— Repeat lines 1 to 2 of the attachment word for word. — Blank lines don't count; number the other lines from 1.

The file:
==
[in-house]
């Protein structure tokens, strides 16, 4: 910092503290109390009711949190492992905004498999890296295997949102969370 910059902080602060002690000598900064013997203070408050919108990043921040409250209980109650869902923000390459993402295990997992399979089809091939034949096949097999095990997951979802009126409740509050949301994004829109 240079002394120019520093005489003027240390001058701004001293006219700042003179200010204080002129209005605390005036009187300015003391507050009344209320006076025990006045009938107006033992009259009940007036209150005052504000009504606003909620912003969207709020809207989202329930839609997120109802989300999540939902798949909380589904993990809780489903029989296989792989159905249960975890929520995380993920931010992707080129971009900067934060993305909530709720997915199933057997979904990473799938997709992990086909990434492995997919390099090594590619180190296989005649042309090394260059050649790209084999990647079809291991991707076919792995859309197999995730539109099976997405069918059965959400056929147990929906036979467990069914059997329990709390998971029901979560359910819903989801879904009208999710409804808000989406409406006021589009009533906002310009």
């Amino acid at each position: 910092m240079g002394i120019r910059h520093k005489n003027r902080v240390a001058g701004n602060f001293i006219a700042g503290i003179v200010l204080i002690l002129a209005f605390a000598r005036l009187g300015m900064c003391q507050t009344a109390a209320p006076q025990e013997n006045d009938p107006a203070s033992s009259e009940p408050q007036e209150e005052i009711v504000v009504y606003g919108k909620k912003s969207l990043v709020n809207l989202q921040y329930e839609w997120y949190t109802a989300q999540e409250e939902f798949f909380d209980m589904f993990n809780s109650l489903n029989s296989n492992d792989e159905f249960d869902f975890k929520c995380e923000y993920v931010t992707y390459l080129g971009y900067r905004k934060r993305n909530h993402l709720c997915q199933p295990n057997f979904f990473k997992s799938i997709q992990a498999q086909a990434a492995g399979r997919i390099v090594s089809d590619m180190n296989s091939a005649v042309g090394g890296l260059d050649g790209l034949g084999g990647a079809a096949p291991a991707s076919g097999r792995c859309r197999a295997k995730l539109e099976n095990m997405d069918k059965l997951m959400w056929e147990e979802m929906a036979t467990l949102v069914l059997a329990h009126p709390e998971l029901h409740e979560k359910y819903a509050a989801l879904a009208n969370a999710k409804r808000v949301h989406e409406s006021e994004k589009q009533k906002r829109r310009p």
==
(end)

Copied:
[in-house]
């Protein structure tokens, strides 16, 4: 910092503290109390009711949190492992905004498999890296295997949102969370 910059902080602060002690000598900064013997203070408050919108990043921040409250209980109650869902923000390459993402295990997992399979089809091939034949096949097999095990997951979802009126409740509050949301994004829109 240079002394120019520093005489003027240390001058701004001293006219700042003179200010204080002129209005605390005036009187300015003391507050009344209320006076025990006045009938107006033992009259009940007036209150005052504000009504606003909620912003969207709020809207989202329930839609997120109802989300999540939902798949909380589904993990809780489903029989296989792989159905249960975890929520995380993920931010992707080129971009900067934060993305909530709720997915199933057997979904990473799938997709992990086909990434492995997919390099090594590619180190296989005649042309090394260059050649790209084999990647079809291991991707076919792995859309197999995730539109099976997405069918059965959400056929147990929906036979467990069914059997329990709390998971029901979560359910819903989801879904009208999710409804808000989406409406006021589009009533906002310009």